This past week, college men’s basketball coach’s, Mike Krzyzewski, and John Calipari, expressed concerns about the NBA potentially expanding its draft beyond its current two rounds. More rounds for the NBA draft would mean an increase in basketball players leaving college sooner to play in the NBA’s G League.
There are now several increased pathways that may appeal to young players to play professionally sooner, such as the G League’s new rule offering “select contracts” of $125,000 for elite players who are at least 18 years old. There are other professional options such as European leagues and the NBA and the players union could also change its “One-and-Done” rule, which would allow players to enter the NBA straight from high school.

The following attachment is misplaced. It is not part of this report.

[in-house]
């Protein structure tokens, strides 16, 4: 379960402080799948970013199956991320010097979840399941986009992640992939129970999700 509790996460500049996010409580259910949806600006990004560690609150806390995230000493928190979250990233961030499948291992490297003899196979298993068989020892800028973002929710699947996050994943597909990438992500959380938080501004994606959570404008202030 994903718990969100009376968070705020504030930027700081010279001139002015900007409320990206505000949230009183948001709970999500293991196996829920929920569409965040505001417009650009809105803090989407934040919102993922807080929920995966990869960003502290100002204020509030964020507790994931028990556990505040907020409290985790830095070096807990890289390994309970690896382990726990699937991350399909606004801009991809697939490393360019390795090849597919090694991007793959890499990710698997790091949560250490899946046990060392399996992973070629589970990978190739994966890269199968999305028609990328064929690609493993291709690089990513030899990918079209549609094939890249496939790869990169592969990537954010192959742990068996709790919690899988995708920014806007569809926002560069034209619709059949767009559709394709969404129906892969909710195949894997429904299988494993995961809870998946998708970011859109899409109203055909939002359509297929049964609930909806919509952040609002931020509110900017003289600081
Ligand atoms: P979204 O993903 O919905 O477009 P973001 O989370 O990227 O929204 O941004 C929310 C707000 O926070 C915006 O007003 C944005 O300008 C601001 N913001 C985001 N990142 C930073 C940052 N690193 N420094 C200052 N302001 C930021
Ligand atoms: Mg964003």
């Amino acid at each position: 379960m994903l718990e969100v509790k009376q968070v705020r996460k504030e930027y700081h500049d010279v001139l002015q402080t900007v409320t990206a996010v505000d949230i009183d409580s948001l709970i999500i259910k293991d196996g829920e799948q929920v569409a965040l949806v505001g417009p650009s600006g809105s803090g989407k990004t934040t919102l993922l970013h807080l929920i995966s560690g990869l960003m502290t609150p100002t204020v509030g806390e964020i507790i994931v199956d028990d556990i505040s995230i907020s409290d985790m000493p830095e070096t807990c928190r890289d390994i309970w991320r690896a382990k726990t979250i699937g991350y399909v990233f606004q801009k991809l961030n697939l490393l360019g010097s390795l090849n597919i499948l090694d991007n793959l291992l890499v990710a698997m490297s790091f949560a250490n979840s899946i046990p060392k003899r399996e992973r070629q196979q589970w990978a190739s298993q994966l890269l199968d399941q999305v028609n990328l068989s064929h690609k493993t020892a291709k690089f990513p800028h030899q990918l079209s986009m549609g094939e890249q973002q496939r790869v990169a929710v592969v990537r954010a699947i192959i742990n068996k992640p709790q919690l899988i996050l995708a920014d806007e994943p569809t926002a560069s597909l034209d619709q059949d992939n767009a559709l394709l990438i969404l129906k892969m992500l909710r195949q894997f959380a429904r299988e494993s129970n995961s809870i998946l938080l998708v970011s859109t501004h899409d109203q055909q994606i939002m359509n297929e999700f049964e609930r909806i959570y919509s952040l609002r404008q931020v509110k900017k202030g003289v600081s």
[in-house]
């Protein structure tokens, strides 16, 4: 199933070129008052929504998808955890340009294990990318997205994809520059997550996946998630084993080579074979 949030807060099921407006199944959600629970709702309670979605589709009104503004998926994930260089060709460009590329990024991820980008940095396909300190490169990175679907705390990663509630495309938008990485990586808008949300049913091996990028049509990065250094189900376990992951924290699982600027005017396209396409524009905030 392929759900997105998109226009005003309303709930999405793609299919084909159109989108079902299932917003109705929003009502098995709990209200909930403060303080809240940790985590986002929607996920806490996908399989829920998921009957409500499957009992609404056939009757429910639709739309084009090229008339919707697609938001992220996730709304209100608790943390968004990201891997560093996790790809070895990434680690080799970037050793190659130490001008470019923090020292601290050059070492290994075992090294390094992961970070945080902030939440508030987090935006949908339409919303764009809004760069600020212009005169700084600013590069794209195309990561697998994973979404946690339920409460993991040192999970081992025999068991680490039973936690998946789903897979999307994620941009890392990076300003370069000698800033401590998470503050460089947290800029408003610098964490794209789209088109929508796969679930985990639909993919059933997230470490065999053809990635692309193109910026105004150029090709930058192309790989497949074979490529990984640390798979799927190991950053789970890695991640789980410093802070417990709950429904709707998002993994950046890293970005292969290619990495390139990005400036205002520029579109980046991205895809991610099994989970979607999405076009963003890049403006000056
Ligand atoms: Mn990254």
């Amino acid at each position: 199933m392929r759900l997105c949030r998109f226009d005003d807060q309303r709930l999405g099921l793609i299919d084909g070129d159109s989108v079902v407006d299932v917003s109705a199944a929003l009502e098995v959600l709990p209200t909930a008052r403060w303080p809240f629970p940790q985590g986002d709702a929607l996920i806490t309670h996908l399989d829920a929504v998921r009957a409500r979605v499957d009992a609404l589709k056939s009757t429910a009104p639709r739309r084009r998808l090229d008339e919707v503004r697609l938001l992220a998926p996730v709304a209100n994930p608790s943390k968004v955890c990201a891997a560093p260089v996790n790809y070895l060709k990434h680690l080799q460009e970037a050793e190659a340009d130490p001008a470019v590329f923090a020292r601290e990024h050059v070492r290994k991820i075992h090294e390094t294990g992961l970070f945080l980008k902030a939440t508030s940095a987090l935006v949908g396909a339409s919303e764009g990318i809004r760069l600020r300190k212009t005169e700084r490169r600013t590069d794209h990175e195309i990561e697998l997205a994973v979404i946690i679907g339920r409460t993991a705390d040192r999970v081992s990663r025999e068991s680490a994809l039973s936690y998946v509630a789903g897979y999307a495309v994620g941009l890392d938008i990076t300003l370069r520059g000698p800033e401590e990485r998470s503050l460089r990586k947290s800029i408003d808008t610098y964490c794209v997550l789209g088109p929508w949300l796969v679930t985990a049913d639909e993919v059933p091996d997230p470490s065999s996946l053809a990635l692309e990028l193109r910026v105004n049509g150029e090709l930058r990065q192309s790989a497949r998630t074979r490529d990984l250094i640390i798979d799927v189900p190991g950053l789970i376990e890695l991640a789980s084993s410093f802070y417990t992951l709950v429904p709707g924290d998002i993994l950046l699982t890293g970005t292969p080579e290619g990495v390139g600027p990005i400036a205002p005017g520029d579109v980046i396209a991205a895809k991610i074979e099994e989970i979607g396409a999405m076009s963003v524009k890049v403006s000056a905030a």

In light of these pathways, similar to “Coach K,” and “Coach “Cal’s” concerns, some of our athletics directors believe college basketball must have a plan to stay competitive. In fact, in a recent survey, 50 percent of our athletics directors think that the NBA could be a legitimate alternative to the NCAA within 10 years.
On the other hand, some of our other athletics directors have expressed that if the best college players went to the professional levels, the college game would still be strong and competitive. These athletics directors believe that the benefits and exposure of the college experience are so compelling, that college basketball will remain viable, even if the best players are not on the court.
So – there are two schools of thought: Does college basketball need to adapt to stay competitive, including potentially providing more benefits to student-athletes or is